Abstract Nonsense

Crushing one theorem at a time

Halmos Section 23: Bilinear Forms

Point of post: This post will document the solutions to Halmos’s section 23 on Bilinear forms, the content of which is explained (not quoted) here. Some interesting results in this post is the, very very perfunctory, discussion of quadratic forms and a how a symmetric bilinear form on a field of characteristic greater than two is completely determined by it’s associated quadratic form.

Remark: As usual, I use somewhat different notation than Halmos. To see this, and examples, etc. see the above link.



a) If B\in\text{Bil}\left(\mathbb{R}^n,\mathbb{R}^n\right), then there exists scalars \gamma_{i,j},\text{ }i,j\in[n] such that

\displaystyle B\left(\sum_{i=1}^{m}\alpha_i x_i,\sum_{j=1}^{n}\beta_j y_j\right)=\sum_{i=1}^{m}\sum_{j=1}^{n}\alpha_i\beta_j\gamma_{i,j}

b) If \varphi\in\text{Hom}\left(\text{Bil}\left(\mathbb{R}^n,\mathbb{R}^n\right),\mathbb{R}\right) then there exists scalars \gamma_{i,j}\text{ }i,j\in[n] such that

\displaystyle \varphi=\sum_{i=1}^{m}\sum_{j=1}^{n}\gamma_{i,j}\eta_{i,j}


a) This follows immediately from my discussion in the above link by taking \gamma_{i,j}=B(x_i,y_j)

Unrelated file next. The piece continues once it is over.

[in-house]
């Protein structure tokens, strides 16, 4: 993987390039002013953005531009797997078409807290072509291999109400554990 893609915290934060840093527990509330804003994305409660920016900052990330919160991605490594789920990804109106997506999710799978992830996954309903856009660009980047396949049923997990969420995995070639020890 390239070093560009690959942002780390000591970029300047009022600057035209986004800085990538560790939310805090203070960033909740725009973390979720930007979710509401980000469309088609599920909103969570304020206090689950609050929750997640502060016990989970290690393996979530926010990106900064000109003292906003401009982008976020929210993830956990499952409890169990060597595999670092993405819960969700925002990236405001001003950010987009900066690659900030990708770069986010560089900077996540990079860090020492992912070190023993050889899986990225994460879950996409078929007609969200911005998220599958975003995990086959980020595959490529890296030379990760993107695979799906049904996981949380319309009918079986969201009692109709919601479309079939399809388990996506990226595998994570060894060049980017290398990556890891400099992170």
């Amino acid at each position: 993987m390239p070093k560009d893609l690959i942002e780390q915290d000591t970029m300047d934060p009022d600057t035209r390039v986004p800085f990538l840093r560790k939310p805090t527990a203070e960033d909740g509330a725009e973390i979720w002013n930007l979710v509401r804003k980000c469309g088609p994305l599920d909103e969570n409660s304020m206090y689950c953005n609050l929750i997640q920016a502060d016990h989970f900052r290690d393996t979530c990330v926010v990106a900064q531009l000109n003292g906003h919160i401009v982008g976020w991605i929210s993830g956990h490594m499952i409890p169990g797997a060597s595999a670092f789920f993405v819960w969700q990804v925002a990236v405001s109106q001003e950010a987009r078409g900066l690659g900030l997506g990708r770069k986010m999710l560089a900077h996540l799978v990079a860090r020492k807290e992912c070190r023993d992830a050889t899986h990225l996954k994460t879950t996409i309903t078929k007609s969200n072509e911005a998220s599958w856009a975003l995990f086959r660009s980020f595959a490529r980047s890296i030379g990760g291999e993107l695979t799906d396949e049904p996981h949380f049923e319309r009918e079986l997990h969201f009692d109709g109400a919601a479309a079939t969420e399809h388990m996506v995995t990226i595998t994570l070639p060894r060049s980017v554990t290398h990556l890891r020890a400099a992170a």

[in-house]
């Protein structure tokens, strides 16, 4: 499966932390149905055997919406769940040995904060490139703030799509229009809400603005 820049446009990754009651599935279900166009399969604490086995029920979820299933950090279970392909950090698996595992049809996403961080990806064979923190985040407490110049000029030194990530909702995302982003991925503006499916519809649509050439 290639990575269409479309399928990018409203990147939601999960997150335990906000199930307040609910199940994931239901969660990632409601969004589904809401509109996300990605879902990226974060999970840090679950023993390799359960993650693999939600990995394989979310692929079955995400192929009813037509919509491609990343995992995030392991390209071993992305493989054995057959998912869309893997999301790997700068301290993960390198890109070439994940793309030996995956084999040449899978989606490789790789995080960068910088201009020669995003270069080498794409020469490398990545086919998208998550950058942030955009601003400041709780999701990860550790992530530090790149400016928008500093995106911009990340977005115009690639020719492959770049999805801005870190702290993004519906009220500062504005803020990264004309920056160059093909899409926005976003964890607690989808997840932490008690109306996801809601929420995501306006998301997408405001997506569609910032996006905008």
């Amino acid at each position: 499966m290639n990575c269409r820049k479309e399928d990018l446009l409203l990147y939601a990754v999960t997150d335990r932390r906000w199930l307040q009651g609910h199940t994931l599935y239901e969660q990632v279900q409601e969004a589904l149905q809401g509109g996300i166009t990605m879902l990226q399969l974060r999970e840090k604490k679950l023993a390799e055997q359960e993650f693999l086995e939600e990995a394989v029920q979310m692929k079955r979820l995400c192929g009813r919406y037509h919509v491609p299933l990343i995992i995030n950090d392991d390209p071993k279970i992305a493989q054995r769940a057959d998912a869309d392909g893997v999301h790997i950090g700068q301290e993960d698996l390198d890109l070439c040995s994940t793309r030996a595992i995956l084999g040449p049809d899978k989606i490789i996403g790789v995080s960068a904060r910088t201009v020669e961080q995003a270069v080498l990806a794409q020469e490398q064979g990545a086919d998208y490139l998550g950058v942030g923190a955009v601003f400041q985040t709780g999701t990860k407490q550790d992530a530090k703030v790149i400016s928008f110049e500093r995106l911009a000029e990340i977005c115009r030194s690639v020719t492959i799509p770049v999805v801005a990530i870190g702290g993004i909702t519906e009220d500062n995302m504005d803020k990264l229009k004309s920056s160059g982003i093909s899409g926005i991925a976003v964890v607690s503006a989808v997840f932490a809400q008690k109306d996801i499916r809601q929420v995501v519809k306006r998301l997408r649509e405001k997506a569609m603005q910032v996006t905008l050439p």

b) This is true in a much more general setting as we shall see in the next section, but for now it suffices to note that for any B\in\text{Bil}\left(\mathbb{R}^n,\mathbb{R}^n\right) we have that

\displaystyle B=\sum_{i=1}^{m}\sum_{j=1}^{n}B(x_i,y_j)B_{i,j}

Thus, note that if \varphi is a linear functional on \text{Bil}\left(\mathbb{R}^n,\mathbb{R}^n\right) that the above implies that

\displaystyle \varphi\left(B\right)=\sum_{i=1}^{m}\sum_{j=1}^{n}B(x_i,y_j)\varphi\left(B_{i,j}\right)

and clearly this representation is unique. So, taking B(x_i,y_j)=\gamma_{i,j} and \varphi\left(B_{i,j}\right)=\eta_{i,j} gives the desired result.


Problem: A bilinear form \mathscr{U}\boxplus\mathscr{V} is degenerate if, as a function of one of its two arguments, it vanishes identically for some non-zero value of its other argument, otherwise it is non-degenerate

a) Give an example of a degenerate linear form (not identically zero) on \mathbb{C}^2\boxplus\mathbb{C}^2

b) Give an example of a non-degenerate bilinear form on \mathbb{C}^2\boxplus\mathbb{C}^2.

Proof: Define

f:\mathbb{C}^2\boxplus\mathbb{C}^2\to\mathbb{C}:\left(\begin{bmatrix}z_1 \\ z_2\end{bmatrix},\begin{bmatrix}z_3 \\ z_4\end{bmatrix}\right)\mapsto (z_1+z_2)(z_3+z_4)